The answer to this question comes with great readiness from a host of those who tell us that the meaning of Christianity is summed up in a code of ethical principles. The endless strife of theological tongues has led weary souls to take refuge in the apparent simplicity of the moral law; the stress of the modern social problem has prompted others to fix their exclusive attention upon the Christian rule of conduct as offering the final solution. And so we hear from all sides the many voices that unite in the swelling chorus, whose burden is the lofty ethical precepts of the Sermon on the Mount or the noble utterances of the Hebrew prophets as the sum and substance of all essential Christianity: “Whatsoever ye would that men should do to you, do ye even so to them”; “Do justly, love mercy and walk humbly with thy God,”—Christianity means this and nothing more.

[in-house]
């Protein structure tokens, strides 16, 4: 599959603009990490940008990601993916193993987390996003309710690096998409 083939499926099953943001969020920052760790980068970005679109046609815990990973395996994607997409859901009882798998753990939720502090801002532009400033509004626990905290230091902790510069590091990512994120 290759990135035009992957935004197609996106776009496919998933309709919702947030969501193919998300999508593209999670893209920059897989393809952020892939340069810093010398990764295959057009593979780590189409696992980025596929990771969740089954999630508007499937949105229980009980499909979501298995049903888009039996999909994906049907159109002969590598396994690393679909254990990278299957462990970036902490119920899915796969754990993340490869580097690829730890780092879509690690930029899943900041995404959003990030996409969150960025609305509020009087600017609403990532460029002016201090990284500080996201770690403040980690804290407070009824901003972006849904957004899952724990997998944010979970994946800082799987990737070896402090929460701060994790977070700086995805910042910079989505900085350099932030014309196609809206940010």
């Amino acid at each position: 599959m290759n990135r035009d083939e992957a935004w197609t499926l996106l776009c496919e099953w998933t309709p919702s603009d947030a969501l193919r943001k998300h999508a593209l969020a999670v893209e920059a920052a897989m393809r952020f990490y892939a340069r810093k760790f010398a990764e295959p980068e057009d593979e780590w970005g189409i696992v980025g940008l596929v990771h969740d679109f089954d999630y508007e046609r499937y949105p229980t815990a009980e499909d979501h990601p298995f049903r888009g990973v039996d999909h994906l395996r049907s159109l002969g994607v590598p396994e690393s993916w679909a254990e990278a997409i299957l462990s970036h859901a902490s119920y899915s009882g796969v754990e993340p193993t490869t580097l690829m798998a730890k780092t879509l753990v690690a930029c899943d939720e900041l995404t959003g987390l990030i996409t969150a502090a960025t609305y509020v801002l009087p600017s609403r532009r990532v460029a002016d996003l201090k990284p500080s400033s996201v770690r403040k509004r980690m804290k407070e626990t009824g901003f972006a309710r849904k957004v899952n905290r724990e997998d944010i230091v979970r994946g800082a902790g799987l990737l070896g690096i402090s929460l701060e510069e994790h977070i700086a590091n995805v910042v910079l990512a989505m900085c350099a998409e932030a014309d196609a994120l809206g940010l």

The assertion of an essentially moral Christianity comes to us backed with the authority of high scholarship. In the Hibbert Journal of October, 1908, in an article entitled “How may Christianity be Defended Today?” Professor McGiffert tells us that “to promote the reign of sympathy and service among men was the controlling purpose of Christ Himself,” that “modern study of Jesus has made this very clear, and we are recognizing with a unanimity never reached in other days that it was for this Jesus labored and for this He summoned men to follow Him.” The fact that this article, in spite of its confused reasoning and its inconclusiveness, is said to have been translated into several foreign languages, proves the strong hold which the moral interpretation of Christianity has obtained.
It is the purpose of the following pages to examine this view. We ask: What do the records teach? Do they permit the interpretation of Christianity as a set of moral laws? or do they imply something else, the religious or spiritual?